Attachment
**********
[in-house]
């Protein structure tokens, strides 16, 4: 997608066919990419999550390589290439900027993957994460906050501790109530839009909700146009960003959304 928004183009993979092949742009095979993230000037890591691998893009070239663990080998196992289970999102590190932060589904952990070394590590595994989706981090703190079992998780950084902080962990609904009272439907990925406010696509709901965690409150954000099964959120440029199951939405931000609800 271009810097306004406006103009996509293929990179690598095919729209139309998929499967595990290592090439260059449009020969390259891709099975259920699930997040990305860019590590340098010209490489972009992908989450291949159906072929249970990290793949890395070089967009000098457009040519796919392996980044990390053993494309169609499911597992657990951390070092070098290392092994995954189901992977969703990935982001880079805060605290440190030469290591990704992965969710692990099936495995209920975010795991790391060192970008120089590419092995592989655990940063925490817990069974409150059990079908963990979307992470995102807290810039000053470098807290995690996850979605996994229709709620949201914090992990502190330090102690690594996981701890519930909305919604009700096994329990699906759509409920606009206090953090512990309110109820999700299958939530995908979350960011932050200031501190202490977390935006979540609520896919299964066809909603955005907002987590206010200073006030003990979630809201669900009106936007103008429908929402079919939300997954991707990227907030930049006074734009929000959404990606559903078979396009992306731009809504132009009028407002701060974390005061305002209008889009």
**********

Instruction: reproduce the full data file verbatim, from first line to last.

[in-house]
């Protein structure tokens, strides 16, 4: 997608066919990419999550390589290439900027993957994460906050501790109530839009909700146009960003959304 928004183009993979092949742009095979993230000037890591691998893009070239663990080998196992289970999102590190932060589904952990070394590590595994989706981090703190079992998780950084902080962990609904009272439907990925406010696509709901965690409150954000099964959120440029199951939405931000609800 271009810097306004406006103009996509293929990179690598095919729209139309998929499967595990290592090439260059449009020969390259891709099975259920699930997040990305860019590590340098010209490489972009992908989450291949159906072929249970990290793949890395070089967009000098457009040519796919392996980044990390053993494309169609499911597992657990951390070092070098290392092994995954189901992977969703990935982001880079805060605290440190030469290591990704992965969710692990099936495995209920975010795991790391060192970008120089590419092995592989655990940063925490817990069974409150059990079908963990979307992470995102807290810039000053470098807290995690996850979605996994229709709620949201914090992990502190330090102690690594996981701890519930909305919604009700096994329990699906759509409920606009206090953090512990309110109820999700299958939530995908979350960011932050200031501190202490977390935006979540609520896919299964066809909603955005907002987590206010200073006030003990979630809201669900009106936007103008429908929402079919939300997954991707990227907030930049006074734009929000959404990606559903078979396009992306731009809504132009009028407002701060974390005061305002209008889009």